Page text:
From previous experience we do know that first-year students seldom have a thorough understanding of a specific speciality field. Your academic path is mainly a result of your exposure and experience. It is therefore always wise to expose students to all aspects of Physics to ensure that he or she has as many postgraduate options to choose from as possible.
What is bioinformatics?
New Bioinformatics Honours-programme at SU
Stellenbosch University's Faculty of Science now offers a programme in Bioinformatics and Computation Biology that will take you from undergraduate to from undergraduate to undergraduate and postgraduate programme in Bioinformatics and Computation Biology.
The new BSc Honours-degree in Bioinformatics and Computation Biology offered by the Faculty of Science at Stellenbosch University (SU), and starting in 2021, will prepare students for a stimulating and internationally competitive career in Bioinformatics.
Described as data science applied to biological data, bioinformatics involves skills in coding, data storage and statistical analysis, combined with a thorough understanding of biochemistry, genetics and microbiology.
This inter-disciplinary programme will cater for students who majored in Mathematics, Applied Mathematics, Statistics, Computer Science, Biochemistry, Genetics, Microbiology, Molecular Biology or other suitable majors.
According to Prof Hugh Patterton, director of SU's Center for Bioinformatics and Computational Biology and coordinator of the programme, modern research in biology, which increasingly employs parallelised techniques that can generate terabytes of multi-dimensional data, is simply not possible anymore without the computational approach of bioinformatics.
The programme brings together a number of prominent researchers from their respective fields of expertise, including the Division of Human Genetics and Molecular Biology, the Department of Biochemistry, the Department of Genetics and the Wine Biotechnology Institute.
SU's Faculty of Science currently also offers training in Bioinformatics and Computational Biology from an undergraduate level. The foundation disciplines in the Inter-disciplinary BSc-degree programme (Stream: Bioinformatics and Computational Biology) will prepare you for a BScHons, MSc and eventually a PhD in Bioinformatics and Computational Biology. Full information on the undergraduate and postgraduate degree programmes are available in the Faculty of Science Calendar (Part 5) and on the Centre for Bioinformatics and Computational Biology website.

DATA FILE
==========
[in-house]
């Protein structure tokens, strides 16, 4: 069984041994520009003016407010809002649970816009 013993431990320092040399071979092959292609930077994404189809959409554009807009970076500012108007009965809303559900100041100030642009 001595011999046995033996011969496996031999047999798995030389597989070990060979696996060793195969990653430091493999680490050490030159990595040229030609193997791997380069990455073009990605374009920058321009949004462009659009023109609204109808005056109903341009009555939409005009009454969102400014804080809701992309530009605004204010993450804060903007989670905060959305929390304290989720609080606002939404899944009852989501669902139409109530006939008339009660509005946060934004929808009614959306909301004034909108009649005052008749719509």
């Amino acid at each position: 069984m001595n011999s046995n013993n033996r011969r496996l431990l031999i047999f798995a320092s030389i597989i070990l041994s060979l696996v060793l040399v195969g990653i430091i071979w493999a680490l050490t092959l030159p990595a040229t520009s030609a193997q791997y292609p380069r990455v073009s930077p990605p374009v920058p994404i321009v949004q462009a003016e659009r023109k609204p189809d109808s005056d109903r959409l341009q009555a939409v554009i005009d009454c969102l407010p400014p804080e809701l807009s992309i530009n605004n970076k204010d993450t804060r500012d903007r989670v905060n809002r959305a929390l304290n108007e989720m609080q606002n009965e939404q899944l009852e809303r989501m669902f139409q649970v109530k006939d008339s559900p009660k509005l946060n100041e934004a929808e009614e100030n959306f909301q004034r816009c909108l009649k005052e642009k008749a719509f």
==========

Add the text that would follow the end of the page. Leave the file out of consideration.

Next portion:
More on bioinformatics
Bioinformatics matured as a discipline in response to the requirements of the genome sequencing efforts that started in the 1990s. The analysis of the enormous volumes of genome data required computational approaches to identify genomic features such as genes and regulatory sequences, an exercise known as genome annotation.
The application of computational methods quickly expanded to other areas in biology, and facilitated the study of the expression level of all genes in a cell or tissue, or the level and post-translational modification state of all proteins in a cell. This allows a deep insight into the regulation of the chemistry in a cell.
Bioinformatics also allows the analysis of the evolutionary relationship of species, and the geographic migrations and interaction between species over several millennia, including that of the human cousins Homo sapiens, H. neanderthalensis and H. denisovans.
Bioinformatics can be applied to the fields of agriculture and health care. In agriculture the bioinformatician will be involved in analysing datasets to optimise agricultural practices and management in order to optimise production.
In the field of personalised healthcare, the bioinformatician will apply his or her skills to improvements in diagnosis or therapy. Bioinformatics also allows for the study of the relationship between specific mutations and the presence of defined disease states. This, together with the fact that specific mutations influence the efficacy of a therapy, has ushered in the era of personalised medicine. The application of bioinformatics to the genome data of newborns, for example, will have a revolutionary impact on public and personal health over the next decade.
Lastly, bioinformatics allows for the systematic study of fundamental aspects that define living systems. It aims to define linked chemical equilibria and associated enzyme catalysts in terms of systems, allowing a deeper understanding of the chemistry of life, and also allows the development of new, synthetic life forms, based on the smallest possible genome.